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Regulators Say Ice Castles Attraction Failed to Follow Environmental Permits

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Courtesy of Henry Lavoie
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State environmental regulators are ordering Ice Castles, a seasonal tourist attraction in North Woodstock where visitors can explore a frozen world of ice installations, to reapply for a storm-water permit after inspectors found multiple variations from a previously approved plan.

The regulatory action comes as the company that operates Ice Castles faces a civil suit filed by a neighbor who alleges that tens of thousands of gallons of water exited Ice Castles’ property last April during the spring melt, and flowed directly into their basement.

The letter of deficiency from the New Hampshire Department of Environmental Services states that regulators observed a retention pond on the Ice Castles property that wasn’t approved, as well as a failure to install any permanent stormwater management structures in time.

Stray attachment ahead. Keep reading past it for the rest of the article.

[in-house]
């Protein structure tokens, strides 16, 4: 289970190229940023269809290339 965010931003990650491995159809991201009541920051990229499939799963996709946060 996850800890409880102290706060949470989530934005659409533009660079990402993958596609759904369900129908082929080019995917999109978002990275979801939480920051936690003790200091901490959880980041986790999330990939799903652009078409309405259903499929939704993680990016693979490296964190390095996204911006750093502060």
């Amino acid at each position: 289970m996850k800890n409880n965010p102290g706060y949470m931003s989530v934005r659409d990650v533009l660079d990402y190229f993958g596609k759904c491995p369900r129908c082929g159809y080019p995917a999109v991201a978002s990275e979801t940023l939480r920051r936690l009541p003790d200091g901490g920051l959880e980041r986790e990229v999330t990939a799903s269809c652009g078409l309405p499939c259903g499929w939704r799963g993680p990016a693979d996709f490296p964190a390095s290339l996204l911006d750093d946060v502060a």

The department also writes that employees from Ice Castles appeared to have altered the flagged boundaries of a wetland. An employee also told regulators the company was operating horse drawn wagon rides through a brook, apparently without a required permit.

The company, headquartered in Utah, is being told to submit new permit applications. Failure to adhere to the regulatory request could result in legal action by the state.

Ice Castles operates six seasonal locations in North America. The company rented land in Lincoln for five years before purchasing a property in North Woodstock.

Kelly and Dan Trinkle, who own property nearby, are seeking $100,000 in damages from Ice Castles. The couple allege that last April, they experienced nearly two weeks of constant flooding in their basement as a result of run-off from the attraction.

The company denies the allegations, claiming the ice castles were still largely in ice form when the flooding took place.

Ice Castles believes the water that flooded the Trinkles’ basement came from a nearby watershed, and could have been the result of a newly built culvert. 

In the winter of 2018, the company used 8.5 million gallons of water to construct its castles, according to a water bill supplied by town officials.

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